The International Cotton Advisory Committee cut its forecast for cotton prices for a third time, as it downgraded demand estimates, even as US officials cautioned that hopes for Chinese imports may be too large.
The ICAC, an intergovernmental group, downgraded by 5 cents a pound to 103 cents a pound its forecast for average 2013-14 cotton prices, as measured by the Cotlook A index of physical values.
The move by the ICAC, which had in May forecast prices averaging 122 cents a pound, reflected a caution that in China, the top cotton consuming country, demand was being undermined by competition from alternative fibres.
"During August, the Cotlook A Index averaged approximately 93 cents per pound, while polyester in China averaged approximately 76 cents per pound," the ICAC said.
"This is a substantial difference in a high volume, low margin business like yarn spinning and thus, cotton is expected to continue to lose market share this season."
The comments echo a caution last month from cellulose fibres group Lenzing.
The fall in Chinese cotton consumption was being made up to some extent by use elsewhere, with the committee flagging a "significant shift in mill use to other countries".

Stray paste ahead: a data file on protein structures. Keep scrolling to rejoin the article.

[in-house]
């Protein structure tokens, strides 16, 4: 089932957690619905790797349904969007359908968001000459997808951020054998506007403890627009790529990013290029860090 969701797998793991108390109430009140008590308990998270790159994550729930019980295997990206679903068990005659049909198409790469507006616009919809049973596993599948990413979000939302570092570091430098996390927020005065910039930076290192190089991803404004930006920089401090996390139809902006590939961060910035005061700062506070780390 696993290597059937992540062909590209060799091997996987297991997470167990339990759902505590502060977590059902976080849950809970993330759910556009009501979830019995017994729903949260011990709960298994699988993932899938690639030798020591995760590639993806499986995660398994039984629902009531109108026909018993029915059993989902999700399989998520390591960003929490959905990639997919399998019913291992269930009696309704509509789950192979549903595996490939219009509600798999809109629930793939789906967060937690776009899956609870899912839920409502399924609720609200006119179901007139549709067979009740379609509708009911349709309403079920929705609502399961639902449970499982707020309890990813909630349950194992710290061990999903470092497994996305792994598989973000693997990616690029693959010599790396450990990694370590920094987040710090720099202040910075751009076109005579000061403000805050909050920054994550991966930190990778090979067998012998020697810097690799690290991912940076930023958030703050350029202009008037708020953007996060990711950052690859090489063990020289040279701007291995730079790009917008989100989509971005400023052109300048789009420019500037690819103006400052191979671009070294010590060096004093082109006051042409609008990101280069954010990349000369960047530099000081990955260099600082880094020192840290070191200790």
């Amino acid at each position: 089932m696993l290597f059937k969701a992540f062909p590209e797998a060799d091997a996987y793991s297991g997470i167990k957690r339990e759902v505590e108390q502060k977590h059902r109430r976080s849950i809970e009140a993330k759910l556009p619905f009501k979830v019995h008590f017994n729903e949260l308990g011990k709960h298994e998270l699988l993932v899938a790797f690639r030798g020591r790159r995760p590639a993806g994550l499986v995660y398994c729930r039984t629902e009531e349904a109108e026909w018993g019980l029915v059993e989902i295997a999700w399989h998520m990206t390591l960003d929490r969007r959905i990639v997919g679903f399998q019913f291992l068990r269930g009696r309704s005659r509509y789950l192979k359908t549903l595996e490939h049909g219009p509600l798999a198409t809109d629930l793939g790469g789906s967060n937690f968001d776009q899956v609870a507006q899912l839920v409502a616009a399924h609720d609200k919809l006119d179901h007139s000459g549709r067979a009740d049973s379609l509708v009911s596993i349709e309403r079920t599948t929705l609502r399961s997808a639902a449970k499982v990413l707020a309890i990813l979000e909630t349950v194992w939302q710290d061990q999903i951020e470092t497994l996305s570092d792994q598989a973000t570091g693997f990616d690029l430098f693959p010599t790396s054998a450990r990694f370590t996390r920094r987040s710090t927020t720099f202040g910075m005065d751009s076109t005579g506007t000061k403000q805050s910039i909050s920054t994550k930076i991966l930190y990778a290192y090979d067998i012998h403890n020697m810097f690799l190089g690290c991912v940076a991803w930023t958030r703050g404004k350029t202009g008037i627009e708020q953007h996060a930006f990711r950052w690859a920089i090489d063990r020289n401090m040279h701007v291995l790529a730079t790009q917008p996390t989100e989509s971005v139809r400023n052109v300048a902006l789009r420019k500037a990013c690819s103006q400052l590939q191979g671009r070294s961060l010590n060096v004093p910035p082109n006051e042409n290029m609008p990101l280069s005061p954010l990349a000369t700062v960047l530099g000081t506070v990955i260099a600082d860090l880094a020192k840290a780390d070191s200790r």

Even so, the group lowered by 280,000 tonnes to 23.72m tonnes its forecast for world consumption in 2013-14, which started last month, citing downgrades to estimates for Indian and Pakistani demand.
World stocks were seen rising by 1.82m tonnes over the season, up from a previous forecast of a 1.59m-tonne increase.
The ICAC forecasts included an estimate of a cut of getting on for 1m tonnes in imports by China, also the top cotton buyer, reflecting reduced consumption.
Separately, the US Department of Agriculture's Beijing bureau forecast a slump of some 2m tonnes to 2.2m tonnes (10.1m bales) in Chinese cotton imports in 2013-14 "as massive stocks impact demand".
A Chinese support programme, which is being reviewed, gives farmers a guaranteed price for cotton well above the international market rate has seen the country build up massive reserves, as mills are forced to cheaper imports, or run at levels well below capacity.
Indeed, "due to yarn's low price and no quota limit", Chinese textile groups have turned to buying abroad, taking yarn imports to 888,000 tonnes in the first half of 2013, up 47% year on year.
The bureau's forecast for Chinese cotton imports is below an official USDA estimate of 2.40m tonnes (11.0m bales).
In New York, cotton futures for December delivery stood 0.4% higher at 83.03 cents a pound at midday local time (17:00 GMT), helped by a deterioration in the condition of the US crop.
USDA data overnighted rated the crop as 45% in "good" or "excellent" condition as of Sunday, down 2 points week on week.
The Cotlook A index stood at 88.75 cents a pound, down 0.65 cents on the day.